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U.S. SECURITIES AND EXCHANGE COMMISSION

Litigation Release No. 22594 / January 15, 2013

Securities and Exchange Commission v. Francis E. Wilde, Steven E. Woods, Mark A. Gelazela, Bruce H. Haglund, Matrix Holdings LLC, BMW Majestic LLC, IDLYC Holdings Trust LLC, and IDLYC Holdings Trust, et al., Civil Action No. SACV 11-315 DOC (AJWx ) (C.D. Cal.)

SEC OBTAINS SIGNIFICANT RELIEF IN SUMMARY JUDGMENT WIN AGAINST DEFENDANTS CHARGED WITH DEFRAUDING INVESTORS IN FICTITIOUS OFFERINGS

On December 17, 2012, the United States District Court for the Central District of California granted the Securities and Exchange Commission's motion for summary judgment against all defendants and relief defendants in a civil action arising from two "prime bank" or "high yield" investment schemes that defrauded investors out of more than $11 million. The judgment permanently enjoins Francis E. Wilde, Steven E. Woods, Mark A. Gelazela, Bruce H. Haglund, and entities they control, from violations of the antifraud and other securities law provisions. The judgment also requires the defendants to pay disgorgement and penalties, and bars Wilde and Haglund from acting as officers or directors of any public company. In addition, the court issued a separate judgment requiring relief defendants IBalance LLC, Maureen Wilde, and Shillelagh Capital Corporation to disgorge illegally-obtained profits.

The Commission's complaint, filed on February 24, 2011, alleged that Wilde, through his company Matrix Holdings LLC, orchestrated two fraudulent investment schemes. The first scheme began in April 2008 when Wilde obtained a U.S. Treasury bond with a market value of nearly $5 million from an investor by making false and misleading promises of outsized returns from what he claimed was a "private placement program." Wilde (through Matrix) then used the bond to secure a line of credit that he drew down to pay personal expenses, to pay investors, creditors and debt holders of his public company, and to make failed attempts to acquire fictitious prime bank instruments or to invest in high yield programs. Wilde eventually exhausted all of the funds obtained with the investor's bond and never produced a return for the investor.

The Commission further claimed that, beginning in October 2009, Wilde concocted another fraudulent scheme with Woods and Gelazela in the form of a "bank guarantee funding" program using the services of Haglund as escrow attorney. Between October 2009 and mid-March 2010, Woods (through BMW Majestic LLC) and Gelazela (through IDLYC Holdings Trust ("IDLYC") and IDLYC Holdings Trust LLC ("IDLYC LLC")) signed contracts with 24 investors who sent over $6.3 million to Haglund's trust account. Wilde never successfully acquired or leased a single legitimate financial instrument and exhausted all $6.3 million of the investors' funds, much of which was taken by the defendants in the form of undisclosed fees. The Commission alleged that Haglund aided the fraud by receiving and sending wires of investors' funds in and out of his trust account according to instructions from Wilde, thus allowing Wilde to utilize funds for undisclosed purposes. Haglund also knowingly made, and Wilde knowingly authorized, Ponzi-like payments to old investors using new investor deposits.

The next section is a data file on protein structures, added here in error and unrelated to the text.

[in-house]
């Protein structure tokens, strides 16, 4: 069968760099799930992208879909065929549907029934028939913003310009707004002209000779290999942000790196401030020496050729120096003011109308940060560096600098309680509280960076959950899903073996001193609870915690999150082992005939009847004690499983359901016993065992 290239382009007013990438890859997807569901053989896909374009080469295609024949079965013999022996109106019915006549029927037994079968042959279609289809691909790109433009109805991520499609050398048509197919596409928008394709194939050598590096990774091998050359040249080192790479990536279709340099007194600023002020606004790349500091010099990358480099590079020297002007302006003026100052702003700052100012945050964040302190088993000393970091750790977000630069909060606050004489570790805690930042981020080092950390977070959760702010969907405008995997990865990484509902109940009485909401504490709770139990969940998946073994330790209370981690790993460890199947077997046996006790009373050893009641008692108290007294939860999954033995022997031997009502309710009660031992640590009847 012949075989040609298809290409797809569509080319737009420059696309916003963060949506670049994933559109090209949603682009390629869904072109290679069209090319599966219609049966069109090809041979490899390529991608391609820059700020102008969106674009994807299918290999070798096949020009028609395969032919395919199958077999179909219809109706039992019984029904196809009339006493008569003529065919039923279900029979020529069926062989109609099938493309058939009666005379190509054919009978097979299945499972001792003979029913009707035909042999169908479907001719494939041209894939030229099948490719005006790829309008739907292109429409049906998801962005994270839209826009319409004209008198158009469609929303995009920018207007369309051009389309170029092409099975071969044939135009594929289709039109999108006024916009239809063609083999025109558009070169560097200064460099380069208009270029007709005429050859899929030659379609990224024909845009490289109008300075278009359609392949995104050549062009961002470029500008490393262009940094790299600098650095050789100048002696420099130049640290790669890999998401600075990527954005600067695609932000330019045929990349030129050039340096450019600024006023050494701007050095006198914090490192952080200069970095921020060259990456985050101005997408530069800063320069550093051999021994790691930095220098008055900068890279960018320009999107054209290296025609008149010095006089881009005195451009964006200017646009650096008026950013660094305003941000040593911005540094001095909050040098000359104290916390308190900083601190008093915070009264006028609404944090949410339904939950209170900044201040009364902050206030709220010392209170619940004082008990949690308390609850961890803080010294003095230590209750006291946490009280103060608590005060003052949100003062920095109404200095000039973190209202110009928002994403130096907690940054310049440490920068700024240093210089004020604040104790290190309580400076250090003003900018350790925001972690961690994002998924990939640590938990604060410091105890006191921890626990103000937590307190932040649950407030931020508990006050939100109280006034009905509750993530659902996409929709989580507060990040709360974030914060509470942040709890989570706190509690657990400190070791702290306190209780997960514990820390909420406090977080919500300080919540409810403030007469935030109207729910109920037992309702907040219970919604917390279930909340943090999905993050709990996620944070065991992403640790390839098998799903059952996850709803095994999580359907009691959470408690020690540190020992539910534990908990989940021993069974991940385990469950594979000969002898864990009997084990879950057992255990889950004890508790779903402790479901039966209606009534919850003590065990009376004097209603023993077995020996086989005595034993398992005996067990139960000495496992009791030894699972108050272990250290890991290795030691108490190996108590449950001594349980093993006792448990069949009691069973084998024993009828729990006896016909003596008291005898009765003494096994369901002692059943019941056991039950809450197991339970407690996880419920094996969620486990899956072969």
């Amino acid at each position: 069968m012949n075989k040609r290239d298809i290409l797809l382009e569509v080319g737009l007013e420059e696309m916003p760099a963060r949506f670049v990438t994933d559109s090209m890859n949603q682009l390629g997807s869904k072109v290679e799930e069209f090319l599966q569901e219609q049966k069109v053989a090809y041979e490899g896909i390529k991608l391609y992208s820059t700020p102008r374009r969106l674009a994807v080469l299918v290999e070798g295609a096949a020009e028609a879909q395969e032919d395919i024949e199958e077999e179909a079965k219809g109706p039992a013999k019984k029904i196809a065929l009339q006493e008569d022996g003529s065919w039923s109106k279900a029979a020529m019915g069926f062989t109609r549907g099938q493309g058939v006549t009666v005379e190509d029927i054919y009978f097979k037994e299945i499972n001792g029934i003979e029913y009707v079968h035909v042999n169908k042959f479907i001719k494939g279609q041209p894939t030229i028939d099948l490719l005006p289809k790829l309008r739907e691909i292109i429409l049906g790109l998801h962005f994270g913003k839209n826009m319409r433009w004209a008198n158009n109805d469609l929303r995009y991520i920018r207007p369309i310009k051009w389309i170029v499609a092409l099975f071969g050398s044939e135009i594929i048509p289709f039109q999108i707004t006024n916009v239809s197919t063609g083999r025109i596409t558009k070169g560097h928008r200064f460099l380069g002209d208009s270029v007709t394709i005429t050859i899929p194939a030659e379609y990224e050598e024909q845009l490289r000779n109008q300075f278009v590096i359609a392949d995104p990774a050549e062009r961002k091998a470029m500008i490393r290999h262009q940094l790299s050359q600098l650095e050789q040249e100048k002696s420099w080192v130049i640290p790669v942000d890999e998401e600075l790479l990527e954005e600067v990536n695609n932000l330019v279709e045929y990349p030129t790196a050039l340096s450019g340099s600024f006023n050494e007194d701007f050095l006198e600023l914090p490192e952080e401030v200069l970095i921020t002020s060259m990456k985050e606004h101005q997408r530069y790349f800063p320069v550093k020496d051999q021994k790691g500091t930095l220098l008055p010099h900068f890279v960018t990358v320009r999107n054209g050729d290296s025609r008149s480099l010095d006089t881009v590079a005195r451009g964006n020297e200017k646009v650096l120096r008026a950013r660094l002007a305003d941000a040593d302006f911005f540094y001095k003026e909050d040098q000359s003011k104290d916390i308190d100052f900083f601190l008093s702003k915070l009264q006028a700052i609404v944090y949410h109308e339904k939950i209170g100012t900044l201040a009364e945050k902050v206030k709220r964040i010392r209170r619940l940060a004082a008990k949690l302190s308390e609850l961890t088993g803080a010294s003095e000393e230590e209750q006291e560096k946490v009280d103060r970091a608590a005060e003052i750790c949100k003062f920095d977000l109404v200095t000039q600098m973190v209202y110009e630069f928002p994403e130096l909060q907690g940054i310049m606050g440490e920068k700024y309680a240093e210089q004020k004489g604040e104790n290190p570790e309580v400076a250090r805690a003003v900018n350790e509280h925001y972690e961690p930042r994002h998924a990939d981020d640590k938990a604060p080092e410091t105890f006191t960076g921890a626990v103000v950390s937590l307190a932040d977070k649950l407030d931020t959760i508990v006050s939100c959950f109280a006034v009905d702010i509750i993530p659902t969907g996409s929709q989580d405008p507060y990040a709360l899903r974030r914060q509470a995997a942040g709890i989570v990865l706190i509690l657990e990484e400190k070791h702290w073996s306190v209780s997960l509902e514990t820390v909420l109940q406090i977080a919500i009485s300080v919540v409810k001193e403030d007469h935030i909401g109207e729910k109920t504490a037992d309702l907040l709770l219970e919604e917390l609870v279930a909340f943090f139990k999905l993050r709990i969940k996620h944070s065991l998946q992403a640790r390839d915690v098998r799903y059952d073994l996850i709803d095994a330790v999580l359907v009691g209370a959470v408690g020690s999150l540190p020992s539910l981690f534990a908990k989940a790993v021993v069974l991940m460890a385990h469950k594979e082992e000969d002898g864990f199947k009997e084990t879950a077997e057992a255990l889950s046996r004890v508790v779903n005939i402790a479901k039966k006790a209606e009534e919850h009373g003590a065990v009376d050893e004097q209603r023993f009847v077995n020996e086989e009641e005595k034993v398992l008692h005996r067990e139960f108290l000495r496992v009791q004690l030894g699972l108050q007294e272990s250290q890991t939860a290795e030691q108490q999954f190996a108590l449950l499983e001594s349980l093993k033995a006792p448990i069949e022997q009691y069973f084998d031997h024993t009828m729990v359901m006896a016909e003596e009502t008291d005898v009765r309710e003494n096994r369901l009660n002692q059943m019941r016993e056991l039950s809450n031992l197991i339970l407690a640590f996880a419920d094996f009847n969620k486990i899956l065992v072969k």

The court found that Wilde, Woods, Gelazela, Matrix, BMW Majestic, IDLYC, and IDLYC LLC violated Sections 5(a), 5(c), and 17(a) of the Securities Act of 1933 and Section 10(b) of the Securities Exchange Act of 1934 and Rule 10b-5 thereunder; that Woods and Gelazela also violated Section 15(a) of the Exchange Act; and that Haglund and Wilde aided and abetted the other defendants' violations of Section 10(b) and Rule 10b-5.

The judgment permanently enjoins Wilde, Woods, Gelazela, Matrix, BMW Majestic, IDLYC, and IDLYC LLC from violating Sections 5 and 17(a) of the Securities Act and Section 10(b) of the Exchange Act and Rule 10b-5 thereunder; Woods and Gelazela from violating Section 15(a)(1) of the Exchange Act; and Haglund from violating Section 10(b) of the Exchange Act and Rule 10b-5 thereunder. The court ordered Wilde and Matrix to pay, jointly and severally, disgorgement of their ill-gotten gains in the amount of $12,106,810.75 plus pre-judgment interest, for a total of $13,589,505.56. The court further ordered Wilde and Matrix to pay a civil penalty equal to the amount of disgorgement plus prejudgment interest. In addition, the court ordered Woods, Gelazela, Haglund, BMW Majestic, IDLYC and IDLYC LLC to pay, jointly and severally, disgorgement of their ill-gotten gains in the amount of $6,195,908 plus pre-judgment interest, for a total of $6,744,083.49. The court's order also required Woods, Gelazela, Haglund, BMW Majestic, IDLYC and IDLYC LLC to pay a civil penalty equal to the amount of disgorgement plus prejudgment interest. The judgment also permanently bars Wilde and Haglund from acting as an officer or director of a public company.

The court also ordered several relief defendants, all of which are related to defendants, to disgorge a total of $2,153,000 in ill-gotten gains that they received:

  • IBalance LLC, an entity partially owned by Gelazela, was ordered to pay disgorgement of $1,000,000, plus prejudgment interest of $88,743.79;
  • Maureen Wilde, the wife of Francis Wilde, was ordered to pay disgorgement of $829,500, plus prejudgment interest of $67,412.85; and
  • Shillelagh Capital Corporation, an entity Wilde controls, was ordered to pay disgorgement of $323,500, plus prejudgment interest of $27,475.06.

For further information, please see Litigation Release Number 21866 (February 28, 2011).

 

http://www.sec.gov/litigation/litreleases/2013/lr22594.htm


Modified: 1/15/2013